Late onset localized steatocystoma multiplex of the vulva
2 Department of Dermatology, Chonbuk National University Medical School, Jeonju, South Korea
Department of Dermatology, Chonbuk National University Medical School, 20, Geonji-ro, Deokjin-gu, Jeonju-561712
|How to cite this article:
Park J, Hwang SR, Kim DW, Kim JI, Yun SK. Late onset localized steatocystoma multiplex of the vulva. Indian J Dermatol Venereol Leprol 2014;80:89-90
Steatocystoma multiplex is a hamartomatous malformation of the pilosebaceous duct junction, and is often familial with an autosomal dominant inheritance. The lesions typically appear in adolescence or early adulthood; however, steatocystoma multiplex can first develop late in life. Although it is principally located on the upper anterior portion of the trunk, upper arms, and thighs, several reports of localized steatocystoma multiplex limited to the face, scalp, groin, and vulva have been described.  This case report describes an 82-year-old woman diagnosed with sporadic steatocystoma multiplex strictly confined to the vulva, the oldest patient and the most late onset known in the literature.
An 82-year-old woman presented to the dermatology outpatient clinic for a slowly growing skin lesion on the vulva of about 6-month duration [Figure - 1]. Physical examination revealed multiple non-tender white to yellow cystic papules and nodules of various sizes on her vulva. She had no family history of skin lesions or nail dystrophy, and the results of routine laboratory testing were within normal limits. A skin biopsy from one of the cysts showed a stratified squamous epithelium with an absent granular layer. Sebaceous glands were located in the cyst wall, and there was a homogeneous, undulating, eosinophilic cuticle on the luminal side wall [Figure - 2]. Based on these pathological and clinical findings, we made the diagnosis of a localized variant of vulvar steatocystoma multiplex.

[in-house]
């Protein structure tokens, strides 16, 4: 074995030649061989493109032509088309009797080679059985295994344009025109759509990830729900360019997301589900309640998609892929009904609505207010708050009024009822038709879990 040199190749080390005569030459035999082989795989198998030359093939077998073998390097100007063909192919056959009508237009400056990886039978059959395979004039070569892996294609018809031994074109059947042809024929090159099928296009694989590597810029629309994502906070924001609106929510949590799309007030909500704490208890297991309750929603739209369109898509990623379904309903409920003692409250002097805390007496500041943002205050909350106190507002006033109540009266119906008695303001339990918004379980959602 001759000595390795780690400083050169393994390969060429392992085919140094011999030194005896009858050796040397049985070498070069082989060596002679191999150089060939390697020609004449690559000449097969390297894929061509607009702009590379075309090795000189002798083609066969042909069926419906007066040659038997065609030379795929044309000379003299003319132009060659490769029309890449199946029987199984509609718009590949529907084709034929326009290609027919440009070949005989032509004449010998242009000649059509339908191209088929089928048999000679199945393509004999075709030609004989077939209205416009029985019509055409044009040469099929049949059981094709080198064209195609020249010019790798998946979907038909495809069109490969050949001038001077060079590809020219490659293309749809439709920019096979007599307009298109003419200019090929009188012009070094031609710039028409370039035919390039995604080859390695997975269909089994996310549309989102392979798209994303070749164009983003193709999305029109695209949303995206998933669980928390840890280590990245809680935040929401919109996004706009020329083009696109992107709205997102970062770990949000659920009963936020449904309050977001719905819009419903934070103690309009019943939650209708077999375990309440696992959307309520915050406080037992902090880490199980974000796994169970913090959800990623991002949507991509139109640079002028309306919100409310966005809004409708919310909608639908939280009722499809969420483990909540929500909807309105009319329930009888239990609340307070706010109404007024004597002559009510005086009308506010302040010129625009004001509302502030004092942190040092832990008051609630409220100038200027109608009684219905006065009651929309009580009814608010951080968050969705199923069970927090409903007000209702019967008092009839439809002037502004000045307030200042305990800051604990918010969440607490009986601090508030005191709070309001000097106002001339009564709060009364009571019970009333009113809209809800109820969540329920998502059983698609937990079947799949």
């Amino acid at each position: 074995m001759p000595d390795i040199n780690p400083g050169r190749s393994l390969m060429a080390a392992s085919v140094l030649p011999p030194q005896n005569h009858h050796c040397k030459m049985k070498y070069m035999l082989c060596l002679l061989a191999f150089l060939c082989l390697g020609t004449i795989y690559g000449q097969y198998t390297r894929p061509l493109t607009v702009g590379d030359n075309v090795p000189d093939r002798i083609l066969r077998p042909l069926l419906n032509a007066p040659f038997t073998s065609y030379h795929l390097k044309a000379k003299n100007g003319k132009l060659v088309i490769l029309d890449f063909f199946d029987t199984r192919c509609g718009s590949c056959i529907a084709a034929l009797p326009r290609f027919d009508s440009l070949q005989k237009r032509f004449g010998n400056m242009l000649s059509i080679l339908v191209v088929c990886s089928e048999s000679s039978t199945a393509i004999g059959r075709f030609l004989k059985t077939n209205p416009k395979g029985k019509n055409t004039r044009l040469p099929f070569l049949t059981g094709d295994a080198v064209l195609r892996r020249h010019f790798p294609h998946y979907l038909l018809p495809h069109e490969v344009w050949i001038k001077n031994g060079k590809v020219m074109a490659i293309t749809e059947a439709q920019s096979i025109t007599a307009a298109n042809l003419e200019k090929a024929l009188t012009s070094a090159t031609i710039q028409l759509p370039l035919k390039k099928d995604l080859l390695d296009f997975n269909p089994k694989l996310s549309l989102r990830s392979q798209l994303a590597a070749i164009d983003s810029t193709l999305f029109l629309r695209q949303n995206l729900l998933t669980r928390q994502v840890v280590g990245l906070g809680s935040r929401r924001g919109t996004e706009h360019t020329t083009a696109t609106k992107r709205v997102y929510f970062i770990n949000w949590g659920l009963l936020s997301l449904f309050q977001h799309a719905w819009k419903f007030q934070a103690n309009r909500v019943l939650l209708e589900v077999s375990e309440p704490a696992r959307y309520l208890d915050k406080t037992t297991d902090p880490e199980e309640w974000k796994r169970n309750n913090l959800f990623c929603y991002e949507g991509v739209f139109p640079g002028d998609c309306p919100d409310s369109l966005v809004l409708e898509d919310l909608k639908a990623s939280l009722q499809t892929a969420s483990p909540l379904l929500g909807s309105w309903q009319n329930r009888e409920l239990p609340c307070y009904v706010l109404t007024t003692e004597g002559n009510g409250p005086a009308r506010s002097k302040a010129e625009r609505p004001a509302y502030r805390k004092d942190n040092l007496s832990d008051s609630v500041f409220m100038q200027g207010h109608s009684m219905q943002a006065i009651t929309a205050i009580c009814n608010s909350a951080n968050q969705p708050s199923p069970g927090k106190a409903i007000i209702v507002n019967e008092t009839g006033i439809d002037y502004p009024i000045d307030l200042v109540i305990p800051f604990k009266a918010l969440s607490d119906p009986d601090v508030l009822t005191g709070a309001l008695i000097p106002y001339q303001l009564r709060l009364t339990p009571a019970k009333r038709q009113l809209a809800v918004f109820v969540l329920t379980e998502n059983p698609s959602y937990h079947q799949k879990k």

|Figure 1: Multiple cystic papulonodules of varying sizes on the vulva|
|Figure 2: Sebaceous glands located in the cyst wall, and a homogeneous, undulating eosinophilic cuticle seen on the luminal side of the wall (H and E, ×100)|
Although our case demonstrated the characteristic histopathological findings of a steatocystoma, its unusual location and late onset were particularly interesting. In contrast to the typical steatocystoma multiplex seen in patients, the lesions in this case were limited to the vulva. To date, only four cases dealing with vulvar steatocystoma multiplex have been reported in the literature. , In 1948, Lewis was the first to describe a 37-year-old woman with multiple sebaceous cysts confined only to the vulva, but histopathological findings were undefined. The case was familial and the lesions were suppurated.  The second patient was a 40-year-old woman with the familial form. The patient received surgical treatment to address pain. The remaining two patients were women older than 60 with no family history; of these, one patient did not undergo treatment, and the other was treated with surgical removal of larger lesions. our patient refused treatment. Steatocystoma multiplex can be present at or shortly after birth, especially in familial cases, whereas sporadic forms of steatocystoma multiplex may present as late as 78 years.  Our case is the oldest patient and the most late onset of steatocystoma multiplex reported in the literature.
The causative factors of steatocystoma multiplex remain unclear, but trauma, infection, or immunologic events might be responsible. A few authors have reported that steatocystoma multiplex could be associated with many diseases such as ichthyosis, koilonychia, and Jackson-Lawler syndrome (pachyonychia congenita type 2).  In our case, there were no associated findings. The clinical differential diagnosis for steatocystoma multiplex includes multiple epidermoid cysts, eruptive vellus hair cyst, neurofibromatosis, lipoma, and xanthomatosis. Biopsy needs to be done to exclude other potential diagnoses.
The lesion of steatocystoma multiplex is cosmetically disconcerting and usually asymptomatic, but may become inflamed and eventually infected. Treatment is difficult, and various medical and surgical therapies have been tested, including anti-inflammatory and antibiotic therapy for infected lesions, radical excision of larger tumors, needle aspiration, dermabrasion, cryotherapy, carbon dioxide laser, and mini incision with drainage and extraction. Isotretinoin has also been tried with varying degrees of success.
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